No book in the Old Testament is more appreciated than the Psalms. No book has brought more comfort during days of distress. No book is more quoted, more valued, more beloved.

When a Christian seeks a more intimate relationship with God, he or she turns to the Psalms for instruction. When they mourn the loss of the dearest on earth to them, they turn to the Psalms for comfort. When they want to sing, worship or enjoy devotion to God, they turn to the Psalms for inspiration. Jerome, the 4th century Latin theologian and historian, translator of the Latin Vulgate, said, “Let your daughter have first of all the book of Psalms for holiness of heart, and be instructed in the Proverbs of Solomon for her godly life.”

Others have extolled the value of the Psalms in everyday life.

“The Book of Psalms represents a rich tapestry of prayer and praise. Some psalms reflect a texture of deep despair. Others glow with a deep peace in the Lord’s strength. Still others bubble with an exuberant exaltation of the Most High God. The psalms cover the range of human emotion and experience.” – Ralph F. Wilson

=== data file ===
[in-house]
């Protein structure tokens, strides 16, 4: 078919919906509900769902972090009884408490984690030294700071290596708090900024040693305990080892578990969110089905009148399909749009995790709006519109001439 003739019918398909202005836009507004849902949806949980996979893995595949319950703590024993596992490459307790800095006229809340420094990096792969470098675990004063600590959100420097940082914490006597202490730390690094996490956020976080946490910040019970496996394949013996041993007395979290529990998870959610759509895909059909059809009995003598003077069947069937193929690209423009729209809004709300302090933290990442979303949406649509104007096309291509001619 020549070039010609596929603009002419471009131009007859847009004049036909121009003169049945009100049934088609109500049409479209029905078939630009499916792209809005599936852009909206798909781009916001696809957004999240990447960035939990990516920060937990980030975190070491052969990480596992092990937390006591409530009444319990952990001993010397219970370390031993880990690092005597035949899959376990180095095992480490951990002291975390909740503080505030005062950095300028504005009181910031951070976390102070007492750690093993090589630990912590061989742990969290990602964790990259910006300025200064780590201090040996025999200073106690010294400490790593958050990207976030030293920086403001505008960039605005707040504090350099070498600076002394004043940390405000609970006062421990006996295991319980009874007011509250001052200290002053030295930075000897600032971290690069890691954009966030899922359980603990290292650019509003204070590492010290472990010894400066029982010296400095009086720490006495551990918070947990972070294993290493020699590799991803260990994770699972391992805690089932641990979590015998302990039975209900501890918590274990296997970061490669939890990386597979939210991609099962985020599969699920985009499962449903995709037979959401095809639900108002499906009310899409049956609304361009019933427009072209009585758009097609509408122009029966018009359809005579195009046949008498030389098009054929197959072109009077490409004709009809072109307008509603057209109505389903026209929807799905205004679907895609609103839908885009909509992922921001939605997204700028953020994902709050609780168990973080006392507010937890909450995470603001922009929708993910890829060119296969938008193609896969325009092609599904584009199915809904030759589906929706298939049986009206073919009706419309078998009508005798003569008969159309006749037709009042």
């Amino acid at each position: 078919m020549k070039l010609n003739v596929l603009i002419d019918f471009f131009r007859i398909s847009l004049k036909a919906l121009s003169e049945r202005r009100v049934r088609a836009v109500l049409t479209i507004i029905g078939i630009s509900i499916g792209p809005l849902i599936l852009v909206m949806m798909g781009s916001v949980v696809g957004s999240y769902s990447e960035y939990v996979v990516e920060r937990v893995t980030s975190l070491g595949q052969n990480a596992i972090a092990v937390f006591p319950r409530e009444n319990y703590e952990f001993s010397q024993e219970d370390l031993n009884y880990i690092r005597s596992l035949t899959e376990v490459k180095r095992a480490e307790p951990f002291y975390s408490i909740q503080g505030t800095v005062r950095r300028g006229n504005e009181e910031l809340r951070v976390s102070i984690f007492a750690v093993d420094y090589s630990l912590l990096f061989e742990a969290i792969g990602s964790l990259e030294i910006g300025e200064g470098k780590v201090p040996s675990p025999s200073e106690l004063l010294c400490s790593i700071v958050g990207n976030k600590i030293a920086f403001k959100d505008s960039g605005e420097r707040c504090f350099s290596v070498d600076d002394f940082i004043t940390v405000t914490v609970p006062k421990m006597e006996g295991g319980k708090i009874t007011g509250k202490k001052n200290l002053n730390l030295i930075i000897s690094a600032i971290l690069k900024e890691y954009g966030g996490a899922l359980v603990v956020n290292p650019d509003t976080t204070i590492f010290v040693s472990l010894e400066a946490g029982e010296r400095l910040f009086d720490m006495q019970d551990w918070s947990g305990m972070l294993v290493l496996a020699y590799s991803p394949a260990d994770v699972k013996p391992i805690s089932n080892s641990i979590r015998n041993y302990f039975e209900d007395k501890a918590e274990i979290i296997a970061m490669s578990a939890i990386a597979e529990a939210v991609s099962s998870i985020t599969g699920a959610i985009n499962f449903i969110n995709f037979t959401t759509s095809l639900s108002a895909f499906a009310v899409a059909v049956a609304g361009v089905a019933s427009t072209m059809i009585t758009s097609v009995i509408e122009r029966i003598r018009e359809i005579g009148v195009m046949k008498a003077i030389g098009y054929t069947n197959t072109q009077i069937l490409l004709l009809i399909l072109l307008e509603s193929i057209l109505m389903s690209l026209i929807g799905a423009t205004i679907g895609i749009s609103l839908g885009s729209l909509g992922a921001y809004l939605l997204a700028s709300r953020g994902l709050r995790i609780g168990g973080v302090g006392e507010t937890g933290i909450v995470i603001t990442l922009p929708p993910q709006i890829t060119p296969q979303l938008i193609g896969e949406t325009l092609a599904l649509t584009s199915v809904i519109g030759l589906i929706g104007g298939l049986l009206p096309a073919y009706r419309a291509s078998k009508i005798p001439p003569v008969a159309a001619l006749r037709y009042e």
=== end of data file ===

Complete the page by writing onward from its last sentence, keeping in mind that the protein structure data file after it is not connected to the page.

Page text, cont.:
In H. C. Leupold’s classic commentary, Exposition of Psalms, Leupold makes a number of pertinent observations about the Psalms: “Perhaps we are safe in saying that no biblical book has seen more use throughout Christendom than has the Psalter.”

“There does not seem to be any situation in life for which the Psalter does not provide light and guidance.”

“They [the Psalms] are not the fruit of abstract meditation. They did not grow out of the study of the scholar. They were born out of real-life situations. They are often wet with tears and the blood of the writer.”

“The Christian can learn to pray in the psalter, for here he can hear how the saints talk with God. The number of moods which are expressed here, joy and suffering, hope and care, make it possible for every Christian to find himself in it, and to pray with the psalms.” — Martin Luther

Dietrich Bonheoffer, the German Lutheran pastor who was executed by the Nazis, was deeply influenced by the Psalms. On May 15th, 1943, he wrote: “I am reading the Psalms daily, as I have done for years. I know them and love them more than any other book in the Bible.” On April 9, 1945 at the Flossenburg concentration camp, Bonheoffer was executed by hanging at dawn, just two weeks before U.S. soldiers liberated the camp, and a month before the capitulation of Nazi Germany.

“I used to read five psalms every day – that teaches me how to get along with God. Then I read a chapter of Proverbs every day and that teaches me how to get along with my fellow man.” — Billy Graham

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